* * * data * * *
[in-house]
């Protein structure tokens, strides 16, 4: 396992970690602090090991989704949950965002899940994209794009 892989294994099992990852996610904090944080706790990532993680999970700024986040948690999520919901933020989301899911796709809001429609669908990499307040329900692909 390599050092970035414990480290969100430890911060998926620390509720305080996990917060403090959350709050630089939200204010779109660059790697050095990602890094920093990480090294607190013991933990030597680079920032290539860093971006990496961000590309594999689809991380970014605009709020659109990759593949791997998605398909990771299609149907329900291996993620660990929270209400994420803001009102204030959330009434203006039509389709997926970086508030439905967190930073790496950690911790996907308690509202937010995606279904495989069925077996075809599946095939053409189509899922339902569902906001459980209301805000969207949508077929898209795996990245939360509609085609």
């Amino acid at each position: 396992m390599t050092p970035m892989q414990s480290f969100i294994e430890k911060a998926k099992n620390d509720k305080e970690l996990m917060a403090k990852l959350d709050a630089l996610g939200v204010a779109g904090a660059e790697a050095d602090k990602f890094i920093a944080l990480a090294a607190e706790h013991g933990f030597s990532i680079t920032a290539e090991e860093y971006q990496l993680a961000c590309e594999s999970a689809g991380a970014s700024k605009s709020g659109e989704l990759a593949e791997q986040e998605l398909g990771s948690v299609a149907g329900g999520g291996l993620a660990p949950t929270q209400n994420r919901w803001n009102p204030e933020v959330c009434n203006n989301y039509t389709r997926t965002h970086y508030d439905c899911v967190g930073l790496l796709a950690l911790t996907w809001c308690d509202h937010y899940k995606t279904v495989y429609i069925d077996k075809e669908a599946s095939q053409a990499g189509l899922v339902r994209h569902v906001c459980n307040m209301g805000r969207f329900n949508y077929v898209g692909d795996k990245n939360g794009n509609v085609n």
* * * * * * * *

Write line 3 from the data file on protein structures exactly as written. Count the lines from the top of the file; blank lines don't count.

């Amino acid at each position: 396992m390599t050092p970035m892989q414990s480290f969100i294994e430890k911060a998926k099992n620390d509720k305080e970690l996990m917060a403090k990852l959350d709050a630089l996610g939200v204010a779109g904090a660059e790697a050095d602090k990602f890094i920093a944080l990480a090294a607190e706790h013991g933990f030597s990532i680079t920032a290539e090991e860093y971006q990496l993680a961000c590309e594999s999970a689809g991380a970014s700024k605009s709020g659109e989704l990759a593949e791997q986040e998605l398909g990771s948690v299609a149907g329900g999520g291996l993620a660990p949950t929270q209400n994420r919901w803001n009102p204030e933020v959330c009434n203006n989301y039509t389709r997926t965002h970086y508030d439905c899911v967190g930073l790496l796709a950690l911790t996907w809001c308690d509202h937010y899940k995606t279904v495989y429609i069925d077996k075809e669908a599946s095939q053409a990499g189509l899922v339902r994209h569902v906001c459980n307040m209301g805000r969207f329900n949508y077929v898209g692909d795996k990245n939360g794009n509609v085609n």